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This is the first part Jessica Grace’s ‘Medicine beyond the textbook’ blog series. The blog posts, released every two months, share Jessica’s stories and thoughts as both a medical student and rare disease patient.

“You’re young. It’s just a cold. You just need to rest for a few days,” said the doctor as he sent me home from A and E, where I had presented with shortness of breath, lethargy, night sweats and a dry cough.

Only weeks later, I found myself in intensive care on high-flow oxygen, wires connected everywhere, being fed through an NG tube, and battling pneumocystis pneumonia and cytomegalovirus. Clearly it had not been just a cold…

This occasion was by no means an isolated incident. Countless times I have been dismissed by doctors and told there is essentially nothing wrong with me, both during the time it took for me to get a diagnosis and during my subsequent treatment.[/two-third]

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I have a rare auto-inflammatory condition called neutrophilic panniculitis. Alongside extreme weight loss, tiredness and low-grade fevers, my condition caused painful lumps to form underneath my skin and in the deep fatty tissue, which in 2012 had left me completely disabled and housebound.

It took ten months to find out what was causing my symptoms, during which time I was passed from doctor to doctor, subject to extensive disbelief, and given many wrong diagnoses, until I was eventually diagnosed by biopsy.

My condition is kept mostly under control through a combination of immunosuppressant medications and steroids. As a consequence, however, I can on occasion develop severe infections. Over the four years I have been immunosuppressed, I have been hospitalized with urinary sepsis, disseminated shingles, haemorrhagic cystitis, Influenza A and pneumonia, to name just a few.

I have come to know my body well and am aware of the signs that I am developing an infection. Immunosuppressed patients do not always present with typical signs of infection like temperatures. For me, night sweats, shivers, general malaise (like really bad flu), nausea, sometimes vomiting, and sleeping a lot usually means something is brewing.

Yet still I come up against doctors who are unwilling to listen to my own assessment that I am acutely unwell. I am yet to understand whether this is because I appear young and healthy, or because some doctors are simply unwilling to accept the role-reversal that transpires in a consultation when the patient knows more about their condition than the doctor.

Either way, dismissing and discrediting a patient’s knowledge like this can be hugely detrimental to patient care. It can also lead patients to avoid seeking treatment because they feel they will not be listened to.

The occasion described in the opening to this blog resulted in a three-month hospital admission. In contrast, my shortest hospital stays have been when doctors are receptive to my own knowledge.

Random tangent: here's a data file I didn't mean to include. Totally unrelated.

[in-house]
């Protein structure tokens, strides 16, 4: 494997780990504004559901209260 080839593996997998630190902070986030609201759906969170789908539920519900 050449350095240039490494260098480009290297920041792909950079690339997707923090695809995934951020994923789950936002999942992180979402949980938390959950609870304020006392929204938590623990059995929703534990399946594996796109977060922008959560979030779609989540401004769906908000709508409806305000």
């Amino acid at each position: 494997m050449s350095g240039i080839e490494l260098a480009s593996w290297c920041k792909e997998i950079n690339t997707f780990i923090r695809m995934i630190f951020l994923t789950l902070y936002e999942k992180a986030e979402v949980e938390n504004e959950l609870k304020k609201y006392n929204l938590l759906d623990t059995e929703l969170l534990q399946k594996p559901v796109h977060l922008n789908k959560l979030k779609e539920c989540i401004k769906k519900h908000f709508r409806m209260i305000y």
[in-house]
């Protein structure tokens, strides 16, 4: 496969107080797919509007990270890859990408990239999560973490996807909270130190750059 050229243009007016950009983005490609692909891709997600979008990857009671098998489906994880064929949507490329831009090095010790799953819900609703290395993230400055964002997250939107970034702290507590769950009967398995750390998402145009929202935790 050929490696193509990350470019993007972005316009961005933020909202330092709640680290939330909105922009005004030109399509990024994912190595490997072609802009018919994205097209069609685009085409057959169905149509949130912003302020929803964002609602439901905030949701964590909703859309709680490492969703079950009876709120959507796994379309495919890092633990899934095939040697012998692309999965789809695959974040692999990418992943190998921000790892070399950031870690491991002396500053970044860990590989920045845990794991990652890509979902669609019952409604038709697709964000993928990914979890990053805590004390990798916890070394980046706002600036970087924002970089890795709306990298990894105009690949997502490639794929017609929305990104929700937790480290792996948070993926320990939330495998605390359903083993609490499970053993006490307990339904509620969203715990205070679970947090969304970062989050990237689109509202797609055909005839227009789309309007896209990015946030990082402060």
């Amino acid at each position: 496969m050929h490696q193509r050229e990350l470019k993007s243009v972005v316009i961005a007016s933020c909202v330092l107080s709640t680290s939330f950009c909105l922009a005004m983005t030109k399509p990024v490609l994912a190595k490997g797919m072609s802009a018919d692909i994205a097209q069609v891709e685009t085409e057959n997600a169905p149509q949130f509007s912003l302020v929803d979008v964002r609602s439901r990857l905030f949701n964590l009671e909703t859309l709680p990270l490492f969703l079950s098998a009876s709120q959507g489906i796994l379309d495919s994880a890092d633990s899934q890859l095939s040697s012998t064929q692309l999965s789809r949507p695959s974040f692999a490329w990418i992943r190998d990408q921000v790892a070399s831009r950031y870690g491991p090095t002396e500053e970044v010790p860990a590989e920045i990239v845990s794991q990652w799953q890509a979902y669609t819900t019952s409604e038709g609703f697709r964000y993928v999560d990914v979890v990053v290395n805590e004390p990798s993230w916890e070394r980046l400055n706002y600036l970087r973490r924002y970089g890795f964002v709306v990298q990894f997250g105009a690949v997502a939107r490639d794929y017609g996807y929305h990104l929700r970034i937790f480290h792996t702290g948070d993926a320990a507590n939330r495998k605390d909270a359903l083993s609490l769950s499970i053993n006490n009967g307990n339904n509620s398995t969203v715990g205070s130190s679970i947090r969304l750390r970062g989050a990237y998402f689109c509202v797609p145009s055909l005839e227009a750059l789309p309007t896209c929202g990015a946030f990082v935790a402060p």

Though I understand patients cannot dictate their own care, there comes a time when an expert patient does know their body better than the doctor. It is a far better doctor who trusts this, rather than assuming a patient is exaggerating.

Perhaps the most important realization for me has been that actually I do know my body, and as such I have become my own advocate. I now seek help sooner when I am unwell and I believe this ultimately has resulted in better clinical outcomes and shorter hospital stays.

I do not seek to criticize doctors (in fact I hope to one day become one as I am currently at medical school!) but instead to emphasise just how important it is to listen to the patient in front of you, and see beyond their age or appearance.

As a female in their twenties sat in the A and E waiting room, I may look young and healthy, but no one knows that for the past few weeks I have become more and more lethargic until I am barely awake a few hours each day. No one knows that I vomited multiple times before I left the house. No one knows that I nearly didn’t come today because I felt too poorly to sit around waiting to be seen.

Believe me, I avoid hospitals at all costs, so if I have turned up at A and E, the chances are I am really sick. Yet sometimes it feels as though doctors have made a judgement about me before I have even opened my mouth; that they are ready to send me home before even hearing what is wrong. This is why a patient’s medical history is so crucial.

As much as I might wish I was an ordinary 25 year old girl, with no reason to see the inside of a hospital except in my role as a medical student, unfortunately I have a complicated medical history. I have a condition most doctors have never heard of. And I take medication that means I sometimes get sick.

But I am also an educated, well-informed individual who can give doctors the information they need; not because I am a medical student but because I live with this condition and treatment daily. Although I did not choose to be, I have become an expert patient.

In medical school it is drummed into us how important it is to listen. The famous quote by Sir William Osler tells us to “listen to your patient, he is telling you the diagnosis.” But we also all know the frequently cited fact that doctors interrupt their patients on average after 18 seconds… I certainly couldn’t explain my medical history in 18 seconds.

The key to a good doctor is not just hearing what a patient is saying, but actually listening. It is important for us to remember that even with all the fancy tests and high-tech diagnostic machinery now accessible to doctors, the patient’s story will always remain fundamental to the practice of medicine.